Rose: No, you’re not imagining things; we do have a habit of playing songs a bit faster than on the records; especially DCR. I think we’re all so excited to be on stage that we are pounding through the songs.

Rocker: You are a true rock goddess on stage. I was wondering if it was always this way, or if the band evolved your stage presence over time? 

Rose: Thank you for your kindness. I think the way I move on stage is tied to many, many years of martial arts training. But I am also inspired by my Midwestern sister bass goddesses Heidi Ore (Domestica / 13 Nightmares / Mercy Rule), Candice Belanoff (Walt Mink), and Barb Schilf (House of Large Sizes).

Rocker: In a related thought, I saw Go-Gos the past few years, with my 70-something year old mother, and she noted that she felt frontwoman Belinda Carlisle seemed too intent on “being pretty” to allow herself to rock out as the rest of the band does.  I did think her criticism had some merit.  I wonder if, as a female performer, you’ve ever felt you had to confront this split yourself when it comes to performance and how you appear on stage?

Rose: Obviously not, hahaha. In fact I make sure I lean the opposite way; I try to never wear anything I may deem as “sexy” on stage. I have this amazing Archers of Loaf t-shirt now that shows sweat so strongly that when I saw a picture of myself wearing it, I felt so proud that I had “transcended” any type of visual female aesthetics. There were giant sweat marks all around the armholes, the neck and the tummy; I had my bass raised above my head so this was all glaringly visible. It was awesome and strong, and not glamorous in any way and I was very proud. I want to let my body movements and my bass playing speak and fit in with the rest of the band as a unit; not stand out as some sort of weird decoration.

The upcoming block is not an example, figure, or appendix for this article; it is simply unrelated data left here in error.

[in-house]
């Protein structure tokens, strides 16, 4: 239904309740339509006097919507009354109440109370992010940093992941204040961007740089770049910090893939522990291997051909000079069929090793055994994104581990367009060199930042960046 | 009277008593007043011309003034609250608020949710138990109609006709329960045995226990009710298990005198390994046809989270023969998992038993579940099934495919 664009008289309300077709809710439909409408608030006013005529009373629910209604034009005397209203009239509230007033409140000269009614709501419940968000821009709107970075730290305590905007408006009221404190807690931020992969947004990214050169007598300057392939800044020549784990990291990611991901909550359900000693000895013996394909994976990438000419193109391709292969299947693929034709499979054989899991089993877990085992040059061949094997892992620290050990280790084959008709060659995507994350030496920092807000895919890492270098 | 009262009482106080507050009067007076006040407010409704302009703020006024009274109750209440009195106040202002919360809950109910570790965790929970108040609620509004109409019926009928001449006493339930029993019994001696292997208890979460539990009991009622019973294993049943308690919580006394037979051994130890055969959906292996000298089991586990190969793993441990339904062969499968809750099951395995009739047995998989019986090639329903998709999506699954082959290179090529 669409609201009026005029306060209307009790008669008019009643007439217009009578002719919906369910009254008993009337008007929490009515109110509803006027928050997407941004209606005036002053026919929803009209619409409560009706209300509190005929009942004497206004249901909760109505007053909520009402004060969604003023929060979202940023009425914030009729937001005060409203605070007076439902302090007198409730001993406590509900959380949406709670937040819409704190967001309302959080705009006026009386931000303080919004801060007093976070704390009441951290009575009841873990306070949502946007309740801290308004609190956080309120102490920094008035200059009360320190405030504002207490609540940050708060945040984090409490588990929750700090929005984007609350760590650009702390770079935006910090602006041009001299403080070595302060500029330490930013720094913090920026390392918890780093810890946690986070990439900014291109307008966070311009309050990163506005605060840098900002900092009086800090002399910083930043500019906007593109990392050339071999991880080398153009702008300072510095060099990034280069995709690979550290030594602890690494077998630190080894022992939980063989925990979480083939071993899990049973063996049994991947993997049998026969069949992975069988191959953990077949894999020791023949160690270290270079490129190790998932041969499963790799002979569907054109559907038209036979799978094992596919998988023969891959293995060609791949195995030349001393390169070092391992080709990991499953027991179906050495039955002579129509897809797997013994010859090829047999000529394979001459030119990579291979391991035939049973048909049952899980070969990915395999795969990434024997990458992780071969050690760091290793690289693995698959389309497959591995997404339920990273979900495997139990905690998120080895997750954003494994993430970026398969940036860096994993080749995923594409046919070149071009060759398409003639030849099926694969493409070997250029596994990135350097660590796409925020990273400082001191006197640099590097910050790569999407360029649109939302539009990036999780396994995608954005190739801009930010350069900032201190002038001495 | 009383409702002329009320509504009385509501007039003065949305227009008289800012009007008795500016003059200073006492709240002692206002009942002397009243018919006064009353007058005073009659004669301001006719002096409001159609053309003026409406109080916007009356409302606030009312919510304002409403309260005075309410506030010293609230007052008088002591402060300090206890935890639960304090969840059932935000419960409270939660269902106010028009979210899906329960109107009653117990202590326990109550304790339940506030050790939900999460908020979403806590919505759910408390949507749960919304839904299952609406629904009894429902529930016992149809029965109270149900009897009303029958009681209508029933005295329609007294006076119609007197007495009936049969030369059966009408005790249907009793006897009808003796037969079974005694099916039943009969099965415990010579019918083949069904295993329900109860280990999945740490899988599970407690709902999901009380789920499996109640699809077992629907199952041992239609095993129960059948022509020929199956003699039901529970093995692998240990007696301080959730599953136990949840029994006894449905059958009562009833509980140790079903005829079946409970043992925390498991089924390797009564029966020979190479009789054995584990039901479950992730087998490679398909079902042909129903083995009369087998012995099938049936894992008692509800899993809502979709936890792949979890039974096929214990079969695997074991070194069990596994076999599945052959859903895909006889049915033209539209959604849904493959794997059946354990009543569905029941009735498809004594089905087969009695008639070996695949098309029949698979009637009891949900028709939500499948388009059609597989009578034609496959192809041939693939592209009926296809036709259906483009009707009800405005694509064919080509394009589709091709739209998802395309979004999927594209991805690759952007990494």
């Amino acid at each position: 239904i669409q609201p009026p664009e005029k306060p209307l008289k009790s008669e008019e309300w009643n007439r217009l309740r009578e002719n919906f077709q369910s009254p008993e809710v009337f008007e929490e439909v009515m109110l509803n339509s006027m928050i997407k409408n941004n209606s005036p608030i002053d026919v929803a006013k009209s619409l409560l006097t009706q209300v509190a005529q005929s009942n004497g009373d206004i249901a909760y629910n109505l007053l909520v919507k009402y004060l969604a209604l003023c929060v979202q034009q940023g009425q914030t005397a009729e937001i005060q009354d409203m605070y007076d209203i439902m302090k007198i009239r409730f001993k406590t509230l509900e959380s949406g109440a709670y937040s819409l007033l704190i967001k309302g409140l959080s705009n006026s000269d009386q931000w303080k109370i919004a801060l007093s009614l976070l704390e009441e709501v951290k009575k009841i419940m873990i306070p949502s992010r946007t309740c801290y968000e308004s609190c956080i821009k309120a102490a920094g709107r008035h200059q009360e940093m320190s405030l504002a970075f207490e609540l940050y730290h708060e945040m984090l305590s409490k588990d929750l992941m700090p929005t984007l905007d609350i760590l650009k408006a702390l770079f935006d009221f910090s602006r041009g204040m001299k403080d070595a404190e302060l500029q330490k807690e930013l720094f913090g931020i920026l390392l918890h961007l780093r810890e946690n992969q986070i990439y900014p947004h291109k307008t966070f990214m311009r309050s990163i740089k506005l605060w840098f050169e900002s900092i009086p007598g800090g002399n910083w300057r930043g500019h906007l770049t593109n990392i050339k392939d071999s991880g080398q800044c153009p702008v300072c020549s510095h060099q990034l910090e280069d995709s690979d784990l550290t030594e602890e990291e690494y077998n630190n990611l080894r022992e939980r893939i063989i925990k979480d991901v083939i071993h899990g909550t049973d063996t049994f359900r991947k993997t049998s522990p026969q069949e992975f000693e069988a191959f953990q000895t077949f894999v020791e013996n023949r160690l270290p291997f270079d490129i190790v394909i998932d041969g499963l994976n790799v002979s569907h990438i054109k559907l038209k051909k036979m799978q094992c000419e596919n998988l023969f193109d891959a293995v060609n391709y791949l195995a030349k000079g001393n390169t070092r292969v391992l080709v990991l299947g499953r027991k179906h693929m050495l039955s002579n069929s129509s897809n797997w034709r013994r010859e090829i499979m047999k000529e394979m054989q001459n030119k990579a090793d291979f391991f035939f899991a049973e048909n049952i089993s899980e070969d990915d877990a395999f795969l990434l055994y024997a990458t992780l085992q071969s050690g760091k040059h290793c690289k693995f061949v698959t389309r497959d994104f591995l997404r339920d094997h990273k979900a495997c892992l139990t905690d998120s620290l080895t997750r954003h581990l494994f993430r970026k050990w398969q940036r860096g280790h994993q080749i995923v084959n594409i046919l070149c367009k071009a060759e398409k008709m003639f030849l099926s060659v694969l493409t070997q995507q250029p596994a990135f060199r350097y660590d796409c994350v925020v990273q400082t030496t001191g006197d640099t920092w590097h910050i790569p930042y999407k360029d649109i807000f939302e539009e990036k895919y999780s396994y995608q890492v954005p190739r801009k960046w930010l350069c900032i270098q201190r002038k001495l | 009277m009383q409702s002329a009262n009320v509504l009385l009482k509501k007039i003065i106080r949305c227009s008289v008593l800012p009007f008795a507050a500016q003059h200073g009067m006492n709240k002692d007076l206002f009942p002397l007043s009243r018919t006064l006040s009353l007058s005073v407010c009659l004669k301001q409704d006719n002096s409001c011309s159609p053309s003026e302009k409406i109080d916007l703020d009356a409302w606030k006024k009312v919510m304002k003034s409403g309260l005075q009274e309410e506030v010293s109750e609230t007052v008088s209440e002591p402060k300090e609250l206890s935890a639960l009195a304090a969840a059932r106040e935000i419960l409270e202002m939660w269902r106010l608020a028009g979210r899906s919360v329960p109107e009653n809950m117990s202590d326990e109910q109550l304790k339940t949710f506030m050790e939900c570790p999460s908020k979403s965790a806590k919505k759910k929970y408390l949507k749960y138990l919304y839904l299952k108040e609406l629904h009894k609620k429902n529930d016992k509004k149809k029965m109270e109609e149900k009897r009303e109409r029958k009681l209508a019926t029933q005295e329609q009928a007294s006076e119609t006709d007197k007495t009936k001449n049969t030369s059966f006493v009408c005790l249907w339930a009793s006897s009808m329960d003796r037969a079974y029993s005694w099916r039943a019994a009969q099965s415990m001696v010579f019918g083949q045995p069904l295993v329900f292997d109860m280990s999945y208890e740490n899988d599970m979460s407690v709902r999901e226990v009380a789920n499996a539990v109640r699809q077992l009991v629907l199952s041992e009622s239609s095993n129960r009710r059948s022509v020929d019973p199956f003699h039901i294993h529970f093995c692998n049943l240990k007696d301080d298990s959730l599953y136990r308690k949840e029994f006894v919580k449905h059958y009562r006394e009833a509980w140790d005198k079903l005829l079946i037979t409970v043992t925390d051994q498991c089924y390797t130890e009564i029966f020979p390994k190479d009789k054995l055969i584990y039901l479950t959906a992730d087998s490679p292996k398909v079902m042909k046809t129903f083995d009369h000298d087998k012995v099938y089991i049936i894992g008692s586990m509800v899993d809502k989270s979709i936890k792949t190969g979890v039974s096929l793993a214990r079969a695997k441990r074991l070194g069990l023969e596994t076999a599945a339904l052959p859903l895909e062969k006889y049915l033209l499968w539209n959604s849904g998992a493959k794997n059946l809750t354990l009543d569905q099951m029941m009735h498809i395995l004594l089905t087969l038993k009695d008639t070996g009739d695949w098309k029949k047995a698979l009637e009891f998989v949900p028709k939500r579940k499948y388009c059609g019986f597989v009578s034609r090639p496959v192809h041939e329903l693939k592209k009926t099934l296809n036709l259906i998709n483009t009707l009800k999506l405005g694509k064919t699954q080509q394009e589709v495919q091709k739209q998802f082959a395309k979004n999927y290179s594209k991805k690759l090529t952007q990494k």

Rocker: I can see some of the band’s albums are available for download on your website but others aren’t.  Which of your recordings are still in print and which aren’t? Or is the concept of being in print just old school now with downloadable recordings?

Rose: Some of the albums are owned by Warner Brothers, since Sire / Reprise put them out, and so we do not own them. Daisy Chain Reaction was out of print, so we had to find a record label (Lotuspool!) to buy copies from WB. I think when the albums run out, they are out of print unfortunately. Unless there’s a call for them. And for a major label album, unfortunately, there’d have to probably be a call for around 10,000 of them.

Rocker: I also recall there was at least one new song last night, can we expect a new album in the future?

Rose: Yes, we have recorded 6 new songs with Steve Albini; they are more reminiscent of our Daisy Chain Reaction days. I’m very excited about the new songs!

Rocker: I know in the past you authored a tour diary, wondering if anything was worth reporting from the current tour?

Rose: Yes, I have started working on new entries; but I am also working on a printed book form of the diaries. I put them all together and calculated how many pages of writing I have and it adds up to more than 1000 pages! So it has to be organized a bit!

But you can read my tour diaries for the west coast on Innocent Words HERE.

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Poster Children music is available at the band’s website HERE!